Sincerely,

Robert R. McGill, Esquire

Disability Retirement for Federal Government Employees: Determining to File

Sometimes, in coming to a decision to prepare, formulate and file a Federal Disability Retirement application from the Office of Personnel Management, either under FERS or CSRS, the determination to file is made based upon external forces, circumstances and issues either beyond one’s control or, if they were once within reasonable constraints, have become unleashed.  

Thus, when a PIP is imposed upon the employee, or an injured Federal or disabled Postal employee is presented with a Proposal to Removal based upon unacceptable attendance, excessive use of LWOP, etc., then such external circumstances have essentially “forced” one to file for Federal Disability Retirement benefits under FERS or CSRS.  

It matters not whether the Federal or Postal employee has a “legitimate” medical condition; the legitimacy of the medical condition is precisely what has resulted in the Agency action, and whether such external circumstance may be deemed “unfair”, “unreasonable”, “lacking of compassion”, or any other negative theology of human action one may ascribe — the time has come to prepare, formulate and file a Federal Disability Retirement application.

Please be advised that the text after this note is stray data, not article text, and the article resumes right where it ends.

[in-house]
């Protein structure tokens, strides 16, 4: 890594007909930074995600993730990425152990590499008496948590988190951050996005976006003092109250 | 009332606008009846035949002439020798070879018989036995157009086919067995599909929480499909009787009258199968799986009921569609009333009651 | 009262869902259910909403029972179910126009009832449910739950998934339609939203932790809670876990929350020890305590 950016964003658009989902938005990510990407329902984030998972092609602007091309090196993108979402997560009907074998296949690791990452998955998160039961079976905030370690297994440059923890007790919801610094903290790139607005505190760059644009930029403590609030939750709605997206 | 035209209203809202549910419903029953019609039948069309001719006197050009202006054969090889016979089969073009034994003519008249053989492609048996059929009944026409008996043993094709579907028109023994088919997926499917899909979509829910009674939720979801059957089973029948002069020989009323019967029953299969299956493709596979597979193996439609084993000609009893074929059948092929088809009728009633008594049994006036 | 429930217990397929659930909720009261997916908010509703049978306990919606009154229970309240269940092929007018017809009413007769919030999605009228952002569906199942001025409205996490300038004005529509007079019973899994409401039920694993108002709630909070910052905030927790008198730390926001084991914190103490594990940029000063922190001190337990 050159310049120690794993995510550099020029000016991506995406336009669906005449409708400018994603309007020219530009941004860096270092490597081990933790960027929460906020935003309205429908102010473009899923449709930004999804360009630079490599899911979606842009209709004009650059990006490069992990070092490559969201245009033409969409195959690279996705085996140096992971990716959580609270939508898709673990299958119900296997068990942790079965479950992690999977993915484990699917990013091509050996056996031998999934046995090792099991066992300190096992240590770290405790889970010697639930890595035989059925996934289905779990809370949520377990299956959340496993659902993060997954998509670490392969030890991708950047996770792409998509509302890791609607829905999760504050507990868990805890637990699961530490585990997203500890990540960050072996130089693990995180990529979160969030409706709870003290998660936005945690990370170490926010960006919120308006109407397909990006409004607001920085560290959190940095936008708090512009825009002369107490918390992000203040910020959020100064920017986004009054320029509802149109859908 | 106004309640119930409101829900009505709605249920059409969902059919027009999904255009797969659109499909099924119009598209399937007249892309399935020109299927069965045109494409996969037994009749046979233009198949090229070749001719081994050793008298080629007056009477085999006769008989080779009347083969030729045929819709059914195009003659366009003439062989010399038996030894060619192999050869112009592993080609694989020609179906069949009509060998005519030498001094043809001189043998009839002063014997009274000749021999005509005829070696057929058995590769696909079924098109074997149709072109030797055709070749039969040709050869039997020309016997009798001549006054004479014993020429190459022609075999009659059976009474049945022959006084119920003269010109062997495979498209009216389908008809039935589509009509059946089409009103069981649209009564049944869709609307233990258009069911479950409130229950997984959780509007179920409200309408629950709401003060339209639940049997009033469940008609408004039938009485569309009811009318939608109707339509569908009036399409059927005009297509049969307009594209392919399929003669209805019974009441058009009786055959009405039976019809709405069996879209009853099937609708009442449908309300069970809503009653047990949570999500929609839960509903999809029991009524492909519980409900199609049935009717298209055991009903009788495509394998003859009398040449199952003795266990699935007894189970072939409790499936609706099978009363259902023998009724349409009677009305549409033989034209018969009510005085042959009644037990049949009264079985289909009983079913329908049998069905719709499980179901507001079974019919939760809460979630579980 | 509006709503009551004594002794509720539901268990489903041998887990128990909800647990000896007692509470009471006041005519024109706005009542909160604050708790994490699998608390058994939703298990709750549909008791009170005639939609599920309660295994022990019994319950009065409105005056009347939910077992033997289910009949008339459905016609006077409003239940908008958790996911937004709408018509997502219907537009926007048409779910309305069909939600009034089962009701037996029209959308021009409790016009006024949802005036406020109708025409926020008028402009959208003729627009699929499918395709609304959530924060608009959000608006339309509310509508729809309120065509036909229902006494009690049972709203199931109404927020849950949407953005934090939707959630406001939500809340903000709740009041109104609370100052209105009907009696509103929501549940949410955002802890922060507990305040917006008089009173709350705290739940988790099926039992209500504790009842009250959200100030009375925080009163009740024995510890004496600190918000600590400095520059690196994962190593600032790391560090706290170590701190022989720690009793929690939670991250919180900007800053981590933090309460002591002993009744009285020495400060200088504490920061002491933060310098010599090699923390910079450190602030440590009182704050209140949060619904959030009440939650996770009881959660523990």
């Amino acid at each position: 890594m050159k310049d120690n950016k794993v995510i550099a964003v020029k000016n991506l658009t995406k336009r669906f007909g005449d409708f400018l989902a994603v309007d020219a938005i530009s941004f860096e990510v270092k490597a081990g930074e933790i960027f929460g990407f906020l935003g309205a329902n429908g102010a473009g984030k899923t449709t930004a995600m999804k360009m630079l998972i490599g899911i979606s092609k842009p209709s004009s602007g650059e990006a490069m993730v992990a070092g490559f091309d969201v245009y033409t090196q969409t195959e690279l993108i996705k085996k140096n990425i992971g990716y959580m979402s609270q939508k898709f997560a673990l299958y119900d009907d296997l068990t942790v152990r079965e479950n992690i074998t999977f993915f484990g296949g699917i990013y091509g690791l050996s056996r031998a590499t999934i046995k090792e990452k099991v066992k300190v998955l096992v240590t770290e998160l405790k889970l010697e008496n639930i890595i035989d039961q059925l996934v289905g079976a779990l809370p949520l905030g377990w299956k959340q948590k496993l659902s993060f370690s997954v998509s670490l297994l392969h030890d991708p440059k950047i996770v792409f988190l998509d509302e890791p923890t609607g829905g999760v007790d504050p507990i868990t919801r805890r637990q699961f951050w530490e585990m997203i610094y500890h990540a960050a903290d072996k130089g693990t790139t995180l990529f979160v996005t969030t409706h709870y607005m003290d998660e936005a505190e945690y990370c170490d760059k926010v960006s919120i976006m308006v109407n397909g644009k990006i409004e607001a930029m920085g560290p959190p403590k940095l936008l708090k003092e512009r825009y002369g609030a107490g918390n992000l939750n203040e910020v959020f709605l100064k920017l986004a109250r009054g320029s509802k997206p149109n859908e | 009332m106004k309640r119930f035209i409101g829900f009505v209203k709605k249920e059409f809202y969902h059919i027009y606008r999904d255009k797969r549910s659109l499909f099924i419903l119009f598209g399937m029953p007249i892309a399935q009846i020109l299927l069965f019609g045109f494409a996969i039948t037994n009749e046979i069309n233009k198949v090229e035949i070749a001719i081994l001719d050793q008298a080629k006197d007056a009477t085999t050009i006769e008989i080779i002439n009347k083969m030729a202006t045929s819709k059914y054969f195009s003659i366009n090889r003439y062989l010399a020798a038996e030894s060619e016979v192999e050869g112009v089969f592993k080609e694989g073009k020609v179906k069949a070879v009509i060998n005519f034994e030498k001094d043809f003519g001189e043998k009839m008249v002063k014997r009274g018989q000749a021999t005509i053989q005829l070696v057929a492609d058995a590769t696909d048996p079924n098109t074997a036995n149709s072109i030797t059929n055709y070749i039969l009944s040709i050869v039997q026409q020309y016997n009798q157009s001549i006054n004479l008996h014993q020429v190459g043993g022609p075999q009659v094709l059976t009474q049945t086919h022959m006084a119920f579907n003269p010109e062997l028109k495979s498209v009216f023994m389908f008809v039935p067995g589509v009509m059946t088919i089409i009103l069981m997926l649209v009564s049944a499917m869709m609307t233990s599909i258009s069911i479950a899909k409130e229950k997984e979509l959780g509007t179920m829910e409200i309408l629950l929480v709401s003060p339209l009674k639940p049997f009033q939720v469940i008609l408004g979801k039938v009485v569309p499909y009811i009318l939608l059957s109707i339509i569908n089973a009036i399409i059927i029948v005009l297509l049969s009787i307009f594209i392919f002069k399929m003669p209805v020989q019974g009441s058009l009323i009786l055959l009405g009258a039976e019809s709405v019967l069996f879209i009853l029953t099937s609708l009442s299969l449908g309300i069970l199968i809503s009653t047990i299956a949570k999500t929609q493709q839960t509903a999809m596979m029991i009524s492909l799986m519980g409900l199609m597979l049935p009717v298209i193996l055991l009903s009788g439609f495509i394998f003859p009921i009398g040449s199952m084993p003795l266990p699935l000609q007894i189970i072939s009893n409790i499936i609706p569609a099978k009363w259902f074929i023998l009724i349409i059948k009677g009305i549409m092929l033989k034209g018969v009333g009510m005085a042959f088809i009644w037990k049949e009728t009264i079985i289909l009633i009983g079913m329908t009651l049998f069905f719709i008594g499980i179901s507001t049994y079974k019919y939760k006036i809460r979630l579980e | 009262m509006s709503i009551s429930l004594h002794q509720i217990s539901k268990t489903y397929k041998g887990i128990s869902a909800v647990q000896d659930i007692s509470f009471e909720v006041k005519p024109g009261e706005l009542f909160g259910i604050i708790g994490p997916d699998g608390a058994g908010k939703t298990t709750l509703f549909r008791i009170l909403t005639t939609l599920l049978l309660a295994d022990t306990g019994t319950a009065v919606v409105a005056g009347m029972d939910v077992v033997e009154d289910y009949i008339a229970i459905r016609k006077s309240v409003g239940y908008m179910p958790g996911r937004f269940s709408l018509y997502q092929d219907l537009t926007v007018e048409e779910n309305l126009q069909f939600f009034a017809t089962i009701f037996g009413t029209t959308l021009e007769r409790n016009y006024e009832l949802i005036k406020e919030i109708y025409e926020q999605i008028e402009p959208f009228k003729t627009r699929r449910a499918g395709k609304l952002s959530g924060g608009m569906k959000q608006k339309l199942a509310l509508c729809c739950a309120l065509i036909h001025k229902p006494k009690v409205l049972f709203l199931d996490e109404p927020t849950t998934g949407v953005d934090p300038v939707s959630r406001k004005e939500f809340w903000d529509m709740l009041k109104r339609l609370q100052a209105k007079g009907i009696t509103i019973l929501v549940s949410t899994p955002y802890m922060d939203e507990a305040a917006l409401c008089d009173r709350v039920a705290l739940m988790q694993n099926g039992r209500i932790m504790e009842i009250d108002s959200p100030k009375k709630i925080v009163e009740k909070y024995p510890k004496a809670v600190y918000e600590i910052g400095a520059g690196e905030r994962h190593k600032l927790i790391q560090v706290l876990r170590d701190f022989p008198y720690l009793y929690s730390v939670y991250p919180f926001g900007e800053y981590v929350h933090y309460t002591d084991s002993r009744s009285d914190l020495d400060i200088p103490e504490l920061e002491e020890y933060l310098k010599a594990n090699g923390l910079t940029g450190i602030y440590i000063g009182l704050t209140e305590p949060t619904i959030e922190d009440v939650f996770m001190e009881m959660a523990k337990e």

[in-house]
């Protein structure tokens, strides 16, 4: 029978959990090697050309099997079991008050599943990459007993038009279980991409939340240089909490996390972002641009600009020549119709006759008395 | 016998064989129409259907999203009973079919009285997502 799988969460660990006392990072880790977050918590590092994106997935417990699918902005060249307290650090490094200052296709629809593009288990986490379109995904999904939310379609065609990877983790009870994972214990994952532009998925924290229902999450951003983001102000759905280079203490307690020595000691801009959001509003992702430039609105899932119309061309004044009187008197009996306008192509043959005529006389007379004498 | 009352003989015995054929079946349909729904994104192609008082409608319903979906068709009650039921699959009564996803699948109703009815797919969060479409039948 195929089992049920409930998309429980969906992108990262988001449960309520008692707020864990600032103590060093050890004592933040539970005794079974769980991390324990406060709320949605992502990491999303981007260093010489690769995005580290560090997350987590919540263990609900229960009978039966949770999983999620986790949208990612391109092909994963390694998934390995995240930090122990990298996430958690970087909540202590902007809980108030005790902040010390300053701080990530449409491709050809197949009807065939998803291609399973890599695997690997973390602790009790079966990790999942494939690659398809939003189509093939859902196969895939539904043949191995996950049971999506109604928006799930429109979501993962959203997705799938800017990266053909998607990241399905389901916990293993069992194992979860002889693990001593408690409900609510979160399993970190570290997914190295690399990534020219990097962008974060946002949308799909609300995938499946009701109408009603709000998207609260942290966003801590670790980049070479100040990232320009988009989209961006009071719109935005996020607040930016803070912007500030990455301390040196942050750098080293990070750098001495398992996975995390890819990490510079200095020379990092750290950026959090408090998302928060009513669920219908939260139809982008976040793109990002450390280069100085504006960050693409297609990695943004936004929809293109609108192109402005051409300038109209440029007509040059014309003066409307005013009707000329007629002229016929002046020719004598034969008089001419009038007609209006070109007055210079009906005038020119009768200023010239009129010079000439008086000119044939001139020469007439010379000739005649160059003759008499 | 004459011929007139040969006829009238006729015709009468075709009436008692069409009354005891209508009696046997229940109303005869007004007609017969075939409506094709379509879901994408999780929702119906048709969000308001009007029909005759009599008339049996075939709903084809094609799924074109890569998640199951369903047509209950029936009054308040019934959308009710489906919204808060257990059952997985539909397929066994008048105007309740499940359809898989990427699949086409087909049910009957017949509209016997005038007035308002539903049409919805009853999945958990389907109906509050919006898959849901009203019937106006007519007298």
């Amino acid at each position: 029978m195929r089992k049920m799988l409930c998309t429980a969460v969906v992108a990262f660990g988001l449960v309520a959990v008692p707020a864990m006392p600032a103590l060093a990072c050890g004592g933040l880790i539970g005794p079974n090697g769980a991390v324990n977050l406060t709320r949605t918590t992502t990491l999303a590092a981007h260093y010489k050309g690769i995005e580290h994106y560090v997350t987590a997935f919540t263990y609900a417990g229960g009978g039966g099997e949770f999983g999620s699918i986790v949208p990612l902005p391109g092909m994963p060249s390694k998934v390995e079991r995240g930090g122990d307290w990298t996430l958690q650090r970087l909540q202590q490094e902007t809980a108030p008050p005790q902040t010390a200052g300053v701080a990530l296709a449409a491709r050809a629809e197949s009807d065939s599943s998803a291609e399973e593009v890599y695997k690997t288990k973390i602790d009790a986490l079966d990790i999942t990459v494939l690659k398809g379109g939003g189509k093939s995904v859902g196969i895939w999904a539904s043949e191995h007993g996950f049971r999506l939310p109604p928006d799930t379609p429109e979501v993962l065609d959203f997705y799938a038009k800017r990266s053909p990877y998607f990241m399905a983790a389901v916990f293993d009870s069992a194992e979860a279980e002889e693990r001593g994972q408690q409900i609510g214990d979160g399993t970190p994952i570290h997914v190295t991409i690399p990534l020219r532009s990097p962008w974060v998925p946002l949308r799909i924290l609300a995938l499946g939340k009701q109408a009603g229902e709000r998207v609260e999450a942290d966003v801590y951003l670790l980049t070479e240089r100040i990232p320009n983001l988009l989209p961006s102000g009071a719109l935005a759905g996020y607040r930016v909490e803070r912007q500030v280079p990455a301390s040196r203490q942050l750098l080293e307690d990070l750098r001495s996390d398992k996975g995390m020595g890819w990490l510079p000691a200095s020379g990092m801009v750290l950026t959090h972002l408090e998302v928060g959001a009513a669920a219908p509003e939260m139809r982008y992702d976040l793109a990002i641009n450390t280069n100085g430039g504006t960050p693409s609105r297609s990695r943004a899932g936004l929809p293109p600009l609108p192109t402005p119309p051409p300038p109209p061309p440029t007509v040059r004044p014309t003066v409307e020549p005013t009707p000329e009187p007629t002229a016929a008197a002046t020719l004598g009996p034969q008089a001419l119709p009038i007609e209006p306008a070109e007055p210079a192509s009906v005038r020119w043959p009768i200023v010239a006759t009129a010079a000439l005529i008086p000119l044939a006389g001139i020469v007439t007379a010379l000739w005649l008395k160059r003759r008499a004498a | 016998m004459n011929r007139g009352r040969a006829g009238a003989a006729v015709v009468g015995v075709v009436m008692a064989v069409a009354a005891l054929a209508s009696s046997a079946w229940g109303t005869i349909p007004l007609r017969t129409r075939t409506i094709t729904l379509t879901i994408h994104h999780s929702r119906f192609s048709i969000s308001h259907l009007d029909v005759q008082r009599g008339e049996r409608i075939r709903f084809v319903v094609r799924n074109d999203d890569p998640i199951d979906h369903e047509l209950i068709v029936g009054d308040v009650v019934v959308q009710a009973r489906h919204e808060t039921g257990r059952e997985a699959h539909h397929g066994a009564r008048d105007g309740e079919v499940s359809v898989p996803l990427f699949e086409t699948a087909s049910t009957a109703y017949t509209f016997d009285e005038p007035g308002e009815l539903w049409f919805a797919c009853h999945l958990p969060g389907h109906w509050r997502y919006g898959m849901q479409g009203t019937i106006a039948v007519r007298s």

In the best of all worlds, a deliberative process of preparing one’s finances, considering all of the options, rationally constructing the foundational steps to gather all of the information necessary before determining that it is time to file for Federal Disability Retirement benefits — all of these should come into play.  

But we rarely live in the best of worlds; this is an imperfect world full of imperfect individuals; and, as such, the determination to file for Federal Disability Retirement benefits under FERS or CSRS may well come to fruition based upon external, unreasonable, and uncontrollable circumstances.  As the old dictum goes:  That’s life.

Sincerely,

Robert R. McGill, Esquire